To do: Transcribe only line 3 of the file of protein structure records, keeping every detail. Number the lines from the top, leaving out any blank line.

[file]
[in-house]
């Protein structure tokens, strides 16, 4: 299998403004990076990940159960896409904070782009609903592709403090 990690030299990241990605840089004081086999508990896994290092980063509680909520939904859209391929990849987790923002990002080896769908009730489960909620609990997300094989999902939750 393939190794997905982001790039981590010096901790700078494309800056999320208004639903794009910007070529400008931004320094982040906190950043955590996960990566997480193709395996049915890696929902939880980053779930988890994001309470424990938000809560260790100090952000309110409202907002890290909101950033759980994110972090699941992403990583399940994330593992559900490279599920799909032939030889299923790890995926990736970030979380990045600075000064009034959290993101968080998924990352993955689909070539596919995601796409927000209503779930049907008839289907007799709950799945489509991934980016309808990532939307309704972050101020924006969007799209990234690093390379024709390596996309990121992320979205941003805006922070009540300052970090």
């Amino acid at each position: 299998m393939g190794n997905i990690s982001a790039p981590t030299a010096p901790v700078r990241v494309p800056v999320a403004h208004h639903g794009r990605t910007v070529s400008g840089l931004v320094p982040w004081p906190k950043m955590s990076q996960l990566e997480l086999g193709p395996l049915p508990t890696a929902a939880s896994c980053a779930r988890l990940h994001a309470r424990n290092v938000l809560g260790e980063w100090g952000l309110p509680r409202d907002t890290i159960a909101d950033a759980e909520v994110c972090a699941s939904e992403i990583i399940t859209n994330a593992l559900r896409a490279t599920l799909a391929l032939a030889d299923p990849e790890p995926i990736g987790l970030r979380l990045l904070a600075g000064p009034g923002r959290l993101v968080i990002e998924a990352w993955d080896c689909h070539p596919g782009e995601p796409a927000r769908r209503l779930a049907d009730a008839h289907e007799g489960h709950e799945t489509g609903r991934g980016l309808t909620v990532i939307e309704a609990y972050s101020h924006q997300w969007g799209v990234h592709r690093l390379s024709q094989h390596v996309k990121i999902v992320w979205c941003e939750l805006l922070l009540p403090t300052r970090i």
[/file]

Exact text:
């Amino acid at each position: 299998m393939g190794n997905i990690s982001a790039p981590t030299a010096p901790v700078r990241v494309p800056v999320a403004h208004h639903g794009r990605t910007v070529s400008g840089l931004v320094p982040w004081p906190k950043m955590s990076q996960l990566e997480l086999g193709p395996l049915p508990t890696a929902a939880s896994c980053a779930r988890l990940h994001a309470r424990n290092v938000l809560g260790e980063w100090g952000l309110p509680r409202d907002t890290i159960a909101d950033a759980e909520v994110c972090a699941s939904e992403i990583i399940t859209n994330a593992l559900r896409a490279t599920l799909a391929l032939a030889d299923p990849e790890p995926i990736g987790l970030r979380l990045l904070a600075g000064p009034g923002r959290l993101v968080i990002e998924a990352w993955d080896c689909h070539p596919g782009e995601p796409a927000r769908r209503l779930a049907d009730a008839h289907e007799g489960h709950e799945t489509g609903r991934g980016l309808t909620v990532i939307e309704a609990y972050s101020h924006q997300w969007g799209v990234h592709r690093l390379s024709q094989h390596v996309k990121i999902v992320w979205c941003e939750l805006l922070l009540p403090t300052r970090i």